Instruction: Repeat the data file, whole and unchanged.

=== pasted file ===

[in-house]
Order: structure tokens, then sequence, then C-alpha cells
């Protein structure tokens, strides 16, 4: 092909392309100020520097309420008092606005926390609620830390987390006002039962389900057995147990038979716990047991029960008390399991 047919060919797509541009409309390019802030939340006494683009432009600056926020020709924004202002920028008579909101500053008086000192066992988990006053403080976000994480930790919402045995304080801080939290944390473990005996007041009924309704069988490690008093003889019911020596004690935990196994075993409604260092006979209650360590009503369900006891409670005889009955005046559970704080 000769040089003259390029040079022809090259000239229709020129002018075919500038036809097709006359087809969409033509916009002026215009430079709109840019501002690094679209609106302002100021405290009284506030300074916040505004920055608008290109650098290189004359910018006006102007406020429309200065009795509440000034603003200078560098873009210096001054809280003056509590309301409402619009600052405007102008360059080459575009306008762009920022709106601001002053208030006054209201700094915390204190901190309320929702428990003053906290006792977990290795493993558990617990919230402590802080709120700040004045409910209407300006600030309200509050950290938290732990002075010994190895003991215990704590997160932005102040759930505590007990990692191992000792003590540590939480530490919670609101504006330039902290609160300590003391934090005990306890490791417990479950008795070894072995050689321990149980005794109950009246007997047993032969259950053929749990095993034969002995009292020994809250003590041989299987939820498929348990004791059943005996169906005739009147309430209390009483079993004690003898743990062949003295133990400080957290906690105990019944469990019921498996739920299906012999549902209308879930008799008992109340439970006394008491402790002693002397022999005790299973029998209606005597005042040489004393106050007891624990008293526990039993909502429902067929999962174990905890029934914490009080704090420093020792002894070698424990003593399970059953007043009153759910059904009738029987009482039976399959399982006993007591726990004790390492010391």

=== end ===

[in-house]
Order: structure tokens, then sequence, then C-alpha cells
């Protein structure tokens, strides 16, 4: 092909392309100020520097309420008092606005926390609620830390987390006002039962389900057995147990038979716990047991029960008390399991 047919060919797509541009409309390019802030939340006494683009432009600056926020020709924004202002920028008579909101500053008086000192066992988990006053403080976000994480930790919402045995304080801080939290944390473990005996007041009924309704069988490690008093003889019911020596004690935990196994075993409604260092006979209650360590009503369900006891409670005889009955005046559970704080 000769040089003259390029040079022809090259000239229709020129002018075919500038036809097709006359087809969409033509916009002026215009430079709109840019501002690094679209609106302002100021405290009284506030300074916040505004920055608008290109650098290189004359910018006006102007406020429309200065009795509440000034603003200078560098873009210096001054809280003056509590309301409402619009600052405007102008360059080459575009306008762009920022709106601001002053208030006054209201700094915390204190901190309320929702428990003053906290006792977990290795493993558990617990919230402590802080709120700040004045409910209407300006600030309200509050950290938290732990002075010994190895003991215990704590997160932005102040759930505590007990990692191992000792003590540590939480530490919670609101504006330039902290609160300590003391934090005990306890490791417990479950008795070894072995050689321990149980005794109950009246007997047993032969259950053929749990095993034969002995009292020994809250003590041989299987939820498929348990004791059943005996169906005739009147309430209390009483079993004690003898743990062949003295133990400080957290906690105990019944469990019921498996739920299906012999549902209308879930008799008992109340439970006394008491402790002693002397022999005790299973029998209606005597005042040489004393106050007891624990008293526990039993909502429902067929999962174990905890029934914490009080704090420093020792002894070698424990003593399970059953007043009153759910059904009738029987009482039976399959399982006993007591726990004790390492010391």